Egberts, Engelhard, de Jong, Hofland, Geenen, Van Loey (2019) Parents' memories and appraisals after paediatric burn injury: a qualitative study European journal of psychotraumatology 10(1) 1615346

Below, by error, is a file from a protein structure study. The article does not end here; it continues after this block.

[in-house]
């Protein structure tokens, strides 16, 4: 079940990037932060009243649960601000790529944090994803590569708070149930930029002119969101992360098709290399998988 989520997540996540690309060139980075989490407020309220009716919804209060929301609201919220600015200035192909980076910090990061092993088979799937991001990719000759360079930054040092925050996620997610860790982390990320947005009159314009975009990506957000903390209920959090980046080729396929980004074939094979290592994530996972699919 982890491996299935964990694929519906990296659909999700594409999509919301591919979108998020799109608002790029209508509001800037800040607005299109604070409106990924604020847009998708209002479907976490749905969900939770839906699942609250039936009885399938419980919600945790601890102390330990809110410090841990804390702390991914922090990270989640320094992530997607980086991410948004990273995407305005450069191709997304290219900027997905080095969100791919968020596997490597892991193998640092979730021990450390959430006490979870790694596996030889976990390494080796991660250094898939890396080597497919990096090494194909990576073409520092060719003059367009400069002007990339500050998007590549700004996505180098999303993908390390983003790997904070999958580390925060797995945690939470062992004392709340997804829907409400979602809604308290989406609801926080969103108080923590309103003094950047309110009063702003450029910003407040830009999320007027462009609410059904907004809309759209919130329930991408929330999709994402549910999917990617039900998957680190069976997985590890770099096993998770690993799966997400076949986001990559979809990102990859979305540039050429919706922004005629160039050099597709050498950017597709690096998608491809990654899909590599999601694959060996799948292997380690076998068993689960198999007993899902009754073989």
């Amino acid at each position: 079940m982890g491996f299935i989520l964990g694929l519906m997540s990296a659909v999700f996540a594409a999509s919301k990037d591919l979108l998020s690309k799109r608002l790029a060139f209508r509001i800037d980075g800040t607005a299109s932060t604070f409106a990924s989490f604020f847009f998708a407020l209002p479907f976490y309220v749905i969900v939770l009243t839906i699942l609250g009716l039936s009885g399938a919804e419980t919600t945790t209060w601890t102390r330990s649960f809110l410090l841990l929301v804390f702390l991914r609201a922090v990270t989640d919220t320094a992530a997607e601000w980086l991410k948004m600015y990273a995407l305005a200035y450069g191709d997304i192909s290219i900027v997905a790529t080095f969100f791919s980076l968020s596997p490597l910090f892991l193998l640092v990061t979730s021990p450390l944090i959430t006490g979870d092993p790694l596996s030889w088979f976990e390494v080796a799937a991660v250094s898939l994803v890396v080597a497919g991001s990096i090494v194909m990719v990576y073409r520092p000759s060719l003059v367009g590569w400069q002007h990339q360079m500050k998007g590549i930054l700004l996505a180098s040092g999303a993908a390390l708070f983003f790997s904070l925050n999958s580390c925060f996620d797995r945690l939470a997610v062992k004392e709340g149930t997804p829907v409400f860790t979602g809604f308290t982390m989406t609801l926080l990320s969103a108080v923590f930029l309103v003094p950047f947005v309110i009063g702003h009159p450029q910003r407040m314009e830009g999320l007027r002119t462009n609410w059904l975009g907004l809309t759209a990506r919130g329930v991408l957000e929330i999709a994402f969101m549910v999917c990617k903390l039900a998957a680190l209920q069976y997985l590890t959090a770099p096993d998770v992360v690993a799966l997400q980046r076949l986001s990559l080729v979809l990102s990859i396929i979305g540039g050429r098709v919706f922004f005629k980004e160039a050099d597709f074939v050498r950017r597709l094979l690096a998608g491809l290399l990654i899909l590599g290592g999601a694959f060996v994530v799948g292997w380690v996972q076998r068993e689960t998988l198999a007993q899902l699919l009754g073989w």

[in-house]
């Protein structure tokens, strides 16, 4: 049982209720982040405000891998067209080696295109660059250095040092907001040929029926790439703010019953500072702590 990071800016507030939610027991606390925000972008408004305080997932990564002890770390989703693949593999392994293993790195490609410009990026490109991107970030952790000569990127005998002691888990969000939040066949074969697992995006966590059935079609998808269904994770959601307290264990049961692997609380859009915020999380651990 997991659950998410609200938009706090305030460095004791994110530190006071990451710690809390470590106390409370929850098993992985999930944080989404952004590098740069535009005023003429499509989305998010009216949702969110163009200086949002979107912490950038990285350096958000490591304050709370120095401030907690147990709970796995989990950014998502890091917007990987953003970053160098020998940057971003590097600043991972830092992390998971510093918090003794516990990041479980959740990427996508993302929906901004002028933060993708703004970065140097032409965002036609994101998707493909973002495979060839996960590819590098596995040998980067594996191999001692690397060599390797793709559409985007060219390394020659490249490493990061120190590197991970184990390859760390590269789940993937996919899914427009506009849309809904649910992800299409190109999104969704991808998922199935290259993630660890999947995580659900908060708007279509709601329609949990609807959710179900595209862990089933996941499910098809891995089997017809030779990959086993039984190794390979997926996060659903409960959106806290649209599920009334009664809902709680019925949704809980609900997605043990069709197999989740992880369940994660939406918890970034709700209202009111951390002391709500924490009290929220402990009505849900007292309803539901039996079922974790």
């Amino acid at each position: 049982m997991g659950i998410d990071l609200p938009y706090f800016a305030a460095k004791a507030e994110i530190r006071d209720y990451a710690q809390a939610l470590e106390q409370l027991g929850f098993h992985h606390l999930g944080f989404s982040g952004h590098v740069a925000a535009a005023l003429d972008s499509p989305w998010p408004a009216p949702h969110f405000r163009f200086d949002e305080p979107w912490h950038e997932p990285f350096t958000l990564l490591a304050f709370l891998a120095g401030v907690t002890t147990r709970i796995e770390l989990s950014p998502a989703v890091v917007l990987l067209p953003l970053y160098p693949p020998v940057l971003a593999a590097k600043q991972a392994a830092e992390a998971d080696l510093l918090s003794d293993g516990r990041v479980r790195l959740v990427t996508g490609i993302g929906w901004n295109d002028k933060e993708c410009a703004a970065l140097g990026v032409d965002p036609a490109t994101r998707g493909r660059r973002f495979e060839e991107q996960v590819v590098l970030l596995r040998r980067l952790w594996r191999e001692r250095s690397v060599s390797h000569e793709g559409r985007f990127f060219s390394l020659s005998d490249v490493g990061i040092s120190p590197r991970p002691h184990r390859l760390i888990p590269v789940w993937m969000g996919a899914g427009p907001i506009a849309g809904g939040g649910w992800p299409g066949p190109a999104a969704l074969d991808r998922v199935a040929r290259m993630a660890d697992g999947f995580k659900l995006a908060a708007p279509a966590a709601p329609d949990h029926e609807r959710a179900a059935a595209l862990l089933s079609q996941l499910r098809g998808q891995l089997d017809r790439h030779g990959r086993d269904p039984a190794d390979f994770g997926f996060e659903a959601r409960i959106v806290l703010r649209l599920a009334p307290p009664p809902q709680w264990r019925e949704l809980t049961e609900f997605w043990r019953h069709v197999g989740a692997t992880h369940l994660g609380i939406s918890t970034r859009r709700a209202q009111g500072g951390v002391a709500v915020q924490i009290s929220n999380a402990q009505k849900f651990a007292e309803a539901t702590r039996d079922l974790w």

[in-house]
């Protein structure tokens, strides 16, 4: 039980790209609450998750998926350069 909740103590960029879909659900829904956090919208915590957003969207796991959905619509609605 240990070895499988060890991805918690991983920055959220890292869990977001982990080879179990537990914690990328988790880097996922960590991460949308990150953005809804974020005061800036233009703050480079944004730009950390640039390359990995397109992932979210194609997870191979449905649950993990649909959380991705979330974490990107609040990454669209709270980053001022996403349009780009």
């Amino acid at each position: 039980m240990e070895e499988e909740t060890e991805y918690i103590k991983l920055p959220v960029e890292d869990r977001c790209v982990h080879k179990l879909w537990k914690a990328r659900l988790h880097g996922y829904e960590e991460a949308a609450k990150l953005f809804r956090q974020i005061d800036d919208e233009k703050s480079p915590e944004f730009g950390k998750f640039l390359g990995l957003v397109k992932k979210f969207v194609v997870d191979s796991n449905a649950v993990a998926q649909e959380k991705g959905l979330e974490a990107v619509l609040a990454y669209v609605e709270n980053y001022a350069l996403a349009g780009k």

Background: It is well established that a paediatric burn injury can lead to parental post-traumatic stress symptoms. The content of parents' memories and appraisals may reveal the traumatic experiences that need attention. Objective: To inform clinical practice, the aim of this study was to qualitatively examine parents' (intrusive) memories and appraisals, and associated emotions, concerning the injury, the hospitalisation, and its consequences. Method: Approximately three to six months after the burn event, semi-structured interviews were conducted with parents of 18 children (0-16 years old) that had been hospitalised for a burn injury. Thematic analysis was carried out to obtain themes. Results: A central element in parents' memories and appraisals was a sense of external or internal threat. Intrusive memories were predominantly related to the accident and first aid (i.e. threat of the injury), whereas parents' memories about the child's suffering were emotional but not experienced as intrusive. Later appraisals of the burn injury and its consequences included negative appraisals of the child's increased vulnerability, responsibility of self or other, the child's prolonged suffering and (risk of) permanent change, as well as appraisals of positive outcome and recovery. Emotions commonly reported in the context of memories and appraisals were fear, sadness, guilt, and relief. Conclusions: This study offers insight into the traumatic nature of paediatric burn injury from the parent's perspective and provides directions for the delivery of trauma-informed (after)care.